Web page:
You do not have to be in the middle of nowhere to have issues with water. The last time I visited the Cutbank campground in Glacier National Park, the water had been shut off for a couple of years. I visited another campground in Canyonlands NP and even at the end of September the water had been shut off until next season. At Great Basin NP, the water system was shut off due to some sort of emergency repair. All of that happened on the same camping trip. Addendum: Oops I forgot about Mesa Verde NP. Campground was still open and due to close for the season in another week. Water was shut off.
JimK-NY 03/27/23 01:26pm Do It Yourself Modifications and Upgrades (DIY)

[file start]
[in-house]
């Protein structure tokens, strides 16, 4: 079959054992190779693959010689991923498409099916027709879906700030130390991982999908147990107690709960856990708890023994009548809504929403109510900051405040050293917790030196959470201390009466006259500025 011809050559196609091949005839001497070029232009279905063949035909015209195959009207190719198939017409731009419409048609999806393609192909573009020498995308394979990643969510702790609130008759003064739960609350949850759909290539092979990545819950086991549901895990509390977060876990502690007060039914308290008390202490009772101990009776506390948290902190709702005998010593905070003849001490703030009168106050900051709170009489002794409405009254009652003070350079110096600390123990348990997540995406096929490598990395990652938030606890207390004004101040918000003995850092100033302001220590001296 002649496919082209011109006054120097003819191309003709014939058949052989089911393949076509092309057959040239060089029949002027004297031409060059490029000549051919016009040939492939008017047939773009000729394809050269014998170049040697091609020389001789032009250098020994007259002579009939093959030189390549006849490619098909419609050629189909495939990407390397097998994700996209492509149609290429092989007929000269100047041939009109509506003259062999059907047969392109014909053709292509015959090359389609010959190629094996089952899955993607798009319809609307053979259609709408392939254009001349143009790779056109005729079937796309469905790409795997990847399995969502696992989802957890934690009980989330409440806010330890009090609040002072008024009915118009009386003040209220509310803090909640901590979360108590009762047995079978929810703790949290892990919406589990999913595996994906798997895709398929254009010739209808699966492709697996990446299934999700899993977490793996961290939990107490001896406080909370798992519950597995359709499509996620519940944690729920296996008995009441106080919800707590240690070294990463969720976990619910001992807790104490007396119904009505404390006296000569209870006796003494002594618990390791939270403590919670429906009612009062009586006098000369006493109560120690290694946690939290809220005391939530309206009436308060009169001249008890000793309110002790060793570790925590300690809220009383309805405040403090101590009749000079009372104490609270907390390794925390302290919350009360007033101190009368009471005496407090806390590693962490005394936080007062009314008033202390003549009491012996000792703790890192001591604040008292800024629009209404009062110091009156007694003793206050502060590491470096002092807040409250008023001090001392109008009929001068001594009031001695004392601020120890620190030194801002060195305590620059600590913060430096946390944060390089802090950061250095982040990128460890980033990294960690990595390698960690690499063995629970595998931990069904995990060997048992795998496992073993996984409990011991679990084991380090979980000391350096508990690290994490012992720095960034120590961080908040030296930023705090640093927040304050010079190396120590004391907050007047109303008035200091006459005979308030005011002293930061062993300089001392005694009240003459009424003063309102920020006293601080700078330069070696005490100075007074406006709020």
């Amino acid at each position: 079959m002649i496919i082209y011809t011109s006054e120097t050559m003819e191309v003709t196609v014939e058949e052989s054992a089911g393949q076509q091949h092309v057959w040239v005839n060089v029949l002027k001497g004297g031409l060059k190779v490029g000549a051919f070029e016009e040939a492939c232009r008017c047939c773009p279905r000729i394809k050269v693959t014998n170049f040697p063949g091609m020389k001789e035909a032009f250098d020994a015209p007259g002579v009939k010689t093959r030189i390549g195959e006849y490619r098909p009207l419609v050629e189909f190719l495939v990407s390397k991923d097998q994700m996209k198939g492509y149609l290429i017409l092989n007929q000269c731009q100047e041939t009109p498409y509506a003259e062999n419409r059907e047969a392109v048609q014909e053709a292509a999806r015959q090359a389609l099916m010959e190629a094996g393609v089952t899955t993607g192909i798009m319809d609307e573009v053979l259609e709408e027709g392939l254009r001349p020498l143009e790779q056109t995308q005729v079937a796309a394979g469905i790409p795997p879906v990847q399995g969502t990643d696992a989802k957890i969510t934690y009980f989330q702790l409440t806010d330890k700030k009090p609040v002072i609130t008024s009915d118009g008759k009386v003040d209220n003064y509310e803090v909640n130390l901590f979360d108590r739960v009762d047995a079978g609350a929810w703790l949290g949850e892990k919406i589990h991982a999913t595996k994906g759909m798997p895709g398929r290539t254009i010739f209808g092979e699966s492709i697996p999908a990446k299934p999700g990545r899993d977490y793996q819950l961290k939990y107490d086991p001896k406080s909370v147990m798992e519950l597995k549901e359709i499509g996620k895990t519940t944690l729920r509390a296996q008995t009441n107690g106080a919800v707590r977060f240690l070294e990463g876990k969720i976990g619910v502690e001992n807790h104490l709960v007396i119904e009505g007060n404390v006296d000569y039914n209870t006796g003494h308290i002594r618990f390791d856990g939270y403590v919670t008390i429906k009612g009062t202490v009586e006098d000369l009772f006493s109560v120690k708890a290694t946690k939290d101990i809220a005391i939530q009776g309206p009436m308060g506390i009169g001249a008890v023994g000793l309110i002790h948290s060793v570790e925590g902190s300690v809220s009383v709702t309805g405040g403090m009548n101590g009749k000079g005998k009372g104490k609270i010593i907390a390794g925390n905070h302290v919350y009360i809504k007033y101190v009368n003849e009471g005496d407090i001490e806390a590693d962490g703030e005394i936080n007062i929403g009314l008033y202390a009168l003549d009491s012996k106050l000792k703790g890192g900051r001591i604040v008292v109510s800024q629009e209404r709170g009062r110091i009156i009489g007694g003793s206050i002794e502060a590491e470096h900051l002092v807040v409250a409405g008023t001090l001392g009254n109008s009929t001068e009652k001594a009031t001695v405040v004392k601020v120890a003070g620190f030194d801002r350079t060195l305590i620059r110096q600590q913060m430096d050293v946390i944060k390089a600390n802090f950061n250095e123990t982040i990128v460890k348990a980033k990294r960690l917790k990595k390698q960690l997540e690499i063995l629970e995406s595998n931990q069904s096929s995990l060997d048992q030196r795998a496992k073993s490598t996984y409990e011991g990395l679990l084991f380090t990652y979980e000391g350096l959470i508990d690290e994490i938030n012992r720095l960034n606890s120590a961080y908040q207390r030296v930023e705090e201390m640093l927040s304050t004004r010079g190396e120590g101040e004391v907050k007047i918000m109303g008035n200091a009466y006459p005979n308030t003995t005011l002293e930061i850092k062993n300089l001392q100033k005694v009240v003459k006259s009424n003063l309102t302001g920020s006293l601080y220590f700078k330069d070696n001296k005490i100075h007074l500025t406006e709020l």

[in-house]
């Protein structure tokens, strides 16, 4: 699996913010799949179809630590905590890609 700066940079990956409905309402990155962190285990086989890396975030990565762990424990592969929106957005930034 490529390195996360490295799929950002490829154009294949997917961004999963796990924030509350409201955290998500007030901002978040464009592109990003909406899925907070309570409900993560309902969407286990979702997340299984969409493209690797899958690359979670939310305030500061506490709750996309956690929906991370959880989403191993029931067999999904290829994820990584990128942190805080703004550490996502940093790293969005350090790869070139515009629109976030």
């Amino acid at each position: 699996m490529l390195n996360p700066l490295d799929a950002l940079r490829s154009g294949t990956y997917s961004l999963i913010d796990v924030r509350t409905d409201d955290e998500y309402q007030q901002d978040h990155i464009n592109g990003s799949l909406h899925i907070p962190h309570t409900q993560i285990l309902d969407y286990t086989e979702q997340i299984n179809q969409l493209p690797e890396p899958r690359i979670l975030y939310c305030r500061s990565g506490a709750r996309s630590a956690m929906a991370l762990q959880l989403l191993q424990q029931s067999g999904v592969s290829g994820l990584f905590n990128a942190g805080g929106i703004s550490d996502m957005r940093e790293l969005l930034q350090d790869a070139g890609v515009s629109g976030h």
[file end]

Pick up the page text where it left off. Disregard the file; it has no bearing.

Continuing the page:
RE: Rv loan rates!

So when the market tanks and you need cash to pay the loan, you just locked in your losses. Yeah, you can be you but just pointing out for others some of the risks of investing on margin. I have the same issue with a $350K mortgage. The money I would have spent on the house has made me about $150K since 2013. I also saved a bit on taxes with itemized deductions. Now that the markets have slowed down, I may not break even for a few years but I am in no hurry to pay off the mortgage. Long term my investments are highly, highly likely to cover the 3.2% mortgage and give me even more yields. That said, I would agree this is a very poor time to borrow at relatively high rates to finance an RV. In fact, IMO, potential buyers need to think twice. If we enter a period of recession and higher unemployment, how safe is your income? If you need to stop the payments and sell your RV, how big of a loss are you willing to accept?
JimK-NY 03/27/23 01:16pm Truck Campers
RE: How long should a battery last?